The next morning we were told we could have an audience with the Chief Swami, to put forward our case to film. It was set for 3pm that afternoon so we had a few hours to kill before we could present ourselves. We wandered round the gardens, sat in the shade of trees, read books and very slowly we started to unwind. There was a sense of a weight lifting, our brains emptying, of peace and tranquility descending. After the razzmatazz of filming and travelling in India this sensation of letting go was gratifying.
By the time it was 3 o’clock, along with a trail of villagers bearing gifts, I approached the Chief Swami in a calm and accepting state of mind, on required bended knee and with kissing of his feet. He listened to our reasons for wanting to film there, shook his head and said “God would like you to come back and visit us and then he will allow filming.” Maybe my newly assumed yogic demeanor and aura of calm acceptance wasn’t completely convincing because when he looked at my face he quickly did an about turn “but there are exceptions to every decision and in this case God has changed his mind and has now decided to grant you permission.” We had ten minutes to film a yogi performing his postures by the Ganges as the sun started to set. As we raced to catch the last train and headed back to the chaos of Calcutta, despite the hiccups, I realized that I did feel reinvigorated, as if my brain had had the chance to reboot itself, ready to start again.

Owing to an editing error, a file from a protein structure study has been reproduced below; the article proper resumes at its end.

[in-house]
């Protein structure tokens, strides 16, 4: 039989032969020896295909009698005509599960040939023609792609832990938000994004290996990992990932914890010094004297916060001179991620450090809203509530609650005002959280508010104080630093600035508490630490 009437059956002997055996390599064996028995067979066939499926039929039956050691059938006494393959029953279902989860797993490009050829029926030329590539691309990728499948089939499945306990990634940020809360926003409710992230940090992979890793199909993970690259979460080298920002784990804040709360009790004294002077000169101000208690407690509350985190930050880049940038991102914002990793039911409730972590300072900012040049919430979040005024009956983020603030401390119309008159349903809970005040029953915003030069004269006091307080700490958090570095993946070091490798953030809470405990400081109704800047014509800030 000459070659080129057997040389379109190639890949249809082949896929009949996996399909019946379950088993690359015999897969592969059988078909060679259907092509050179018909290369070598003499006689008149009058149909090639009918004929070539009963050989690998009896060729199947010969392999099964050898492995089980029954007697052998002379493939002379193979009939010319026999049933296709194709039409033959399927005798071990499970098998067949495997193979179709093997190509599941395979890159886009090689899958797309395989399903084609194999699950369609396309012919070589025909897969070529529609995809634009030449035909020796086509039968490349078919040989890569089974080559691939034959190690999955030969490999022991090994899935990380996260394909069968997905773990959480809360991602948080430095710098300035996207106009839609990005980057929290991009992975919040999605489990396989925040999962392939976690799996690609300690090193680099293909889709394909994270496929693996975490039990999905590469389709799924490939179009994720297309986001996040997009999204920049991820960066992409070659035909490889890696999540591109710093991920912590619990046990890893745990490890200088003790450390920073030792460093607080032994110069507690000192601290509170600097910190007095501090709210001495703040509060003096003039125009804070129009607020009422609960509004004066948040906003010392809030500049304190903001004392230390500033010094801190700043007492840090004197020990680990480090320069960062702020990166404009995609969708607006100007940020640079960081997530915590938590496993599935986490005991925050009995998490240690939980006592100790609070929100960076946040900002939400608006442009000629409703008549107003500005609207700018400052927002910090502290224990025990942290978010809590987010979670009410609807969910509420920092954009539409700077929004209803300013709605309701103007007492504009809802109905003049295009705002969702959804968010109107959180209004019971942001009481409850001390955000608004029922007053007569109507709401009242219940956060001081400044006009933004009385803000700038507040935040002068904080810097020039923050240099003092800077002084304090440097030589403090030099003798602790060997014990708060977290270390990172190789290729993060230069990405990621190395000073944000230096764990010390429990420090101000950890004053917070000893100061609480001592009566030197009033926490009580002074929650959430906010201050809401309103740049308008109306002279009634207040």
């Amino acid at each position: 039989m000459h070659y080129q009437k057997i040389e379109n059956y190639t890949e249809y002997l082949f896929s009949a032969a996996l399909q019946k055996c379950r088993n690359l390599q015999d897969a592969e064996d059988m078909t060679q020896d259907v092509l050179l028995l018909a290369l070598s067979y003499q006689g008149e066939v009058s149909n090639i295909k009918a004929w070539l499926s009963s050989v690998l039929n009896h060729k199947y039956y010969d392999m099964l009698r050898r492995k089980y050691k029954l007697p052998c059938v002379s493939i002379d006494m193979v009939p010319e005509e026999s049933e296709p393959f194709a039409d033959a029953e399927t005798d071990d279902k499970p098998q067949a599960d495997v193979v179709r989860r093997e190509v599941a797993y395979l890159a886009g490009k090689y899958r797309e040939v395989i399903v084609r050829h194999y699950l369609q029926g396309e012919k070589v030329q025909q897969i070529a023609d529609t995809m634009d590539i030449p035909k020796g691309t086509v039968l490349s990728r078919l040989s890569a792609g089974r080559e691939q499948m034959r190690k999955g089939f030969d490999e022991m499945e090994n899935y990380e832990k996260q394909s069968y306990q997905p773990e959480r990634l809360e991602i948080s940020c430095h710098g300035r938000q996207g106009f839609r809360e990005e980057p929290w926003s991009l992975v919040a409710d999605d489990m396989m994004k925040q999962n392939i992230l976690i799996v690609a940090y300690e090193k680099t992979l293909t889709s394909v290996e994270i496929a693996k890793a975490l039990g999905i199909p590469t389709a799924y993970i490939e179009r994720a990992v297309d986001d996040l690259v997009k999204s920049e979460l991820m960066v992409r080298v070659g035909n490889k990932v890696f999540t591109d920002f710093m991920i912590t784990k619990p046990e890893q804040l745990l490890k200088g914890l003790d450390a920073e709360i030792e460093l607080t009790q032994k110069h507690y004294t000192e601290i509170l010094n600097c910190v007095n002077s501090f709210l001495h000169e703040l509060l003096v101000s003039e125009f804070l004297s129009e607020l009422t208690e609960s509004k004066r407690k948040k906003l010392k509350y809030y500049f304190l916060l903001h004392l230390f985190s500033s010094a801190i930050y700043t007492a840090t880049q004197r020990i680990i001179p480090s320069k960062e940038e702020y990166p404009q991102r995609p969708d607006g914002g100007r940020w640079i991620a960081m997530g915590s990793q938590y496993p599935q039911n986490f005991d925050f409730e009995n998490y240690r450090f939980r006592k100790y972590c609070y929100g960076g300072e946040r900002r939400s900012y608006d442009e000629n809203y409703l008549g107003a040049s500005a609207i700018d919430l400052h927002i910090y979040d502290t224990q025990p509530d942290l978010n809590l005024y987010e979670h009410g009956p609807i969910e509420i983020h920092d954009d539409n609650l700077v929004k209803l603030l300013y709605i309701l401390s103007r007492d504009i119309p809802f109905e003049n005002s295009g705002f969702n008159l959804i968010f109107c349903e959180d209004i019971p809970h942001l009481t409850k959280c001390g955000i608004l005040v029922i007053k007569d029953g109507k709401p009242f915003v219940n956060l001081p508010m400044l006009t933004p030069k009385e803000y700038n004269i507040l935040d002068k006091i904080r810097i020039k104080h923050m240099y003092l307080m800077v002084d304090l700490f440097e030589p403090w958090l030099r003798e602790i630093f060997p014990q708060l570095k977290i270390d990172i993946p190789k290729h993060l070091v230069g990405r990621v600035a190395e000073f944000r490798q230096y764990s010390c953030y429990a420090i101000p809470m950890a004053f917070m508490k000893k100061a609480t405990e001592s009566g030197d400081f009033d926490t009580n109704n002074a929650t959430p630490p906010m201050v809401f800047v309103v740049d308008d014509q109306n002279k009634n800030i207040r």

Assuming yogic calm
That’s a fairly extreme way to dip out of the hurry and rush of life but there are easier routes to restoration and respite. I am writing this from an idyllic little holiday cottage in Buckerfields Barn in Wiltshire, set in the picturesque gardens of Sonia Wright’s Plant Nursery. Just an hour and half from London and two nights away and I can already feel a sense of rest and renewal, ready to get back to work on Monday morning.
Change is good as good as a rest so why not find ways to give yourself a break.
Take ten minutes, sit upright in a chair and close your eyes, breathing deeply and slowly. It’s amazing what even ten minutes out of your day will do to calm your mind and restore your spirits
Find a local park and take a book to read in your lunch hour
If you live in the town, head out to the country and if you live in the country head into town, even for a day trip or a night or two.